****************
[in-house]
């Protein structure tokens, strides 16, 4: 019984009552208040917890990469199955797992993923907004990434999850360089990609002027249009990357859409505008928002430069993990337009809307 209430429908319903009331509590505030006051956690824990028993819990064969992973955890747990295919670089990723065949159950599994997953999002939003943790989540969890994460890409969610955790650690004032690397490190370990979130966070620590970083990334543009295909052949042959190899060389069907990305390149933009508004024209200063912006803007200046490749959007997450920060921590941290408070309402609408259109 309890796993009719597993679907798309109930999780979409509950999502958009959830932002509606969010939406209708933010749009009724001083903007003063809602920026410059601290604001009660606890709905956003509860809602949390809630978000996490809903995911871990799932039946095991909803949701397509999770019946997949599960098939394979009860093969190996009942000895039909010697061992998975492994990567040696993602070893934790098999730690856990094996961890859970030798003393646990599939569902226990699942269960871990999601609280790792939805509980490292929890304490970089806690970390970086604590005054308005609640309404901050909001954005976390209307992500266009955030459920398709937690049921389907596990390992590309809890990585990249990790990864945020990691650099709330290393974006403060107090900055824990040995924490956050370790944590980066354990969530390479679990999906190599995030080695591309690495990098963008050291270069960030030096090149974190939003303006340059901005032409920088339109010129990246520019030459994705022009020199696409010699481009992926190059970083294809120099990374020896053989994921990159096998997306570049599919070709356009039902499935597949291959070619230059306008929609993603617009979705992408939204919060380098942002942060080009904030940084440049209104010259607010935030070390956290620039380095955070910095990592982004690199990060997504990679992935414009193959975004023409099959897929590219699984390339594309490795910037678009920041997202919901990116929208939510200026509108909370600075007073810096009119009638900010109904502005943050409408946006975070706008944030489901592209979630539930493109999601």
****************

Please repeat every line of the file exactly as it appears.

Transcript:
[in-house]
């Protein structure tokens, strides 16, 4: 019984009552208040917890990469199955797992993923907004990434999850360089990609002027249009990357859409505008928002430069993990337009809307 209430429908319903009331509590505030006051956690824990028993819990064969992973955890747990295919670089990723065949159950599994997953999002939003943790989540969890994460890409969610955790650690004032690397490190370990979130966070620590970083990334543009295909052949042959190899060389069907990305390149933009508004024209200063912006803007200046490749959007997450920060921590941290408070309402609408259109 309890796993009719597993679907798309109930999780979409509950999502958009959830932002509606969010939406209708933010749009009724001083903007003063809602920026410059601290604001009660606890709905956003509860809602949390809630978000996490809903995911871990799932039946095991909803949701397509999770019946997949599960098939394979009860093969190996009942000895039909010697061992998975492994990567040696993602070893934790098999730690856990094996961890859970030798003393646990599939569902226990699942269960871990999601609280790792939805509980490292929890304490970089806690970390970086604590005054308005609640309404901050909001954005976390209307992500266009955030459920398709937690049921389907596990390992590309809890990585990249990790990864945020990691650099709330290393974006403060107090900055824990040995924490956050370790944590980066354990969530390479679990999906190599995030080695591309690495990098963008050291270069960030030096090149974190939003303006340059901005032409920088339109010129990246520019030459994705022009020199696409010699481009992926190059970083294809120099990374020896053989994921990159096998997306570049599919070709356009039902499935597949291959070619230059306008929609993603617009979705992408939204919060380098942002942060080009904030940084440049209104010259607010935030070390956290620039380095955070910095990592982004690199990060997504990679992935414009193959975004023409099959897929590219699984390339594309490795910037678009920041997202919901990116929208939510200026509108909370600075007073810096009119009638900010109904502005943050409408946006975070706008944030489901592209979630539930493109999601």